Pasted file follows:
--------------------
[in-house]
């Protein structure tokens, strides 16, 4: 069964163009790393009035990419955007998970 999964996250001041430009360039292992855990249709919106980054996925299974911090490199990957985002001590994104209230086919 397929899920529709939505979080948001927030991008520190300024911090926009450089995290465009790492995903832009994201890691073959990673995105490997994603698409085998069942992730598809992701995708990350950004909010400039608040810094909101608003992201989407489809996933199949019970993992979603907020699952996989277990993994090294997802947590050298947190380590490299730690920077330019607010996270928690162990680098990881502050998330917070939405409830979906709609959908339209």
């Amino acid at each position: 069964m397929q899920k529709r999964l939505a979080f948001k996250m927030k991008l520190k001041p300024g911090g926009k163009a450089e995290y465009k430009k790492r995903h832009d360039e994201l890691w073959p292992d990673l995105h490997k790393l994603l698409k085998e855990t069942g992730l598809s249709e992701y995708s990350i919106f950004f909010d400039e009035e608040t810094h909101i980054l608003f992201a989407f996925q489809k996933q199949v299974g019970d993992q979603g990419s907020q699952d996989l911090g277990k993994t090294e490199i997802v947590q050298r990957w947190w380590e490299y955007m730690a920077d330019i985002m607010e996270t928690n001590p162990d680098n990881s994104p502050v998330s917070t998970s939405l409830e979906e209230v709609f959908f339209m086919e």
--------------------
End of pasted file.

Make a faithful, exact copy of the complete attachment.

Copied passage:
[in-house]
């Protein structure tokens, strides 16, 4: 069964163009790393009035990419955007998970 999964996250001041430009360039292992855990249709919106980054996925299974911090490199990957985002001590994104209230086919 397929899920529709939505979080948001927030991008520190300024911090926009450089995290465009790492995903832009994201890691073959990673995105490997994603698409085998069942992730598809992701995708990350950004909010400039608040810094909101608003992201989407489809996933199949019970993992979603907020699952996989277990993994090294997802947590050298947190380590490299730690920077330019607010996270928690162990680098990881502050998330917070939405409830979906709609959908339209």
């Amino acid at each position: 069964m397929q899920k529709r999964l939505a979080f948001k996250m927030k991008l520190k001041p300024g911090g926009k163009a450089e995290y465009k430009k790492r995903h832009d360039e994201l890691w073959p292992d990673l995105h490997k790393l994603l698409k085998e855990t069942g992730l598809s249709e992701y995708s990350i919106f950004f909010d400039e009035e608040t810094h909101i980054l608003f992201a989407f996925q489809k996933q199949v299974g019970d993992q979603g990419s907020q699952d996989l911090g277990k993994t090294e490199i997802v947590q050298r990957w947190w380590e490299y955007m730690a920077d330019i985002m607010e996270t928690n001590p162990d680098n990881s994104p502050v998330s917070t998970s939405l409830e979906e209230v709609f959908f339209m086919e």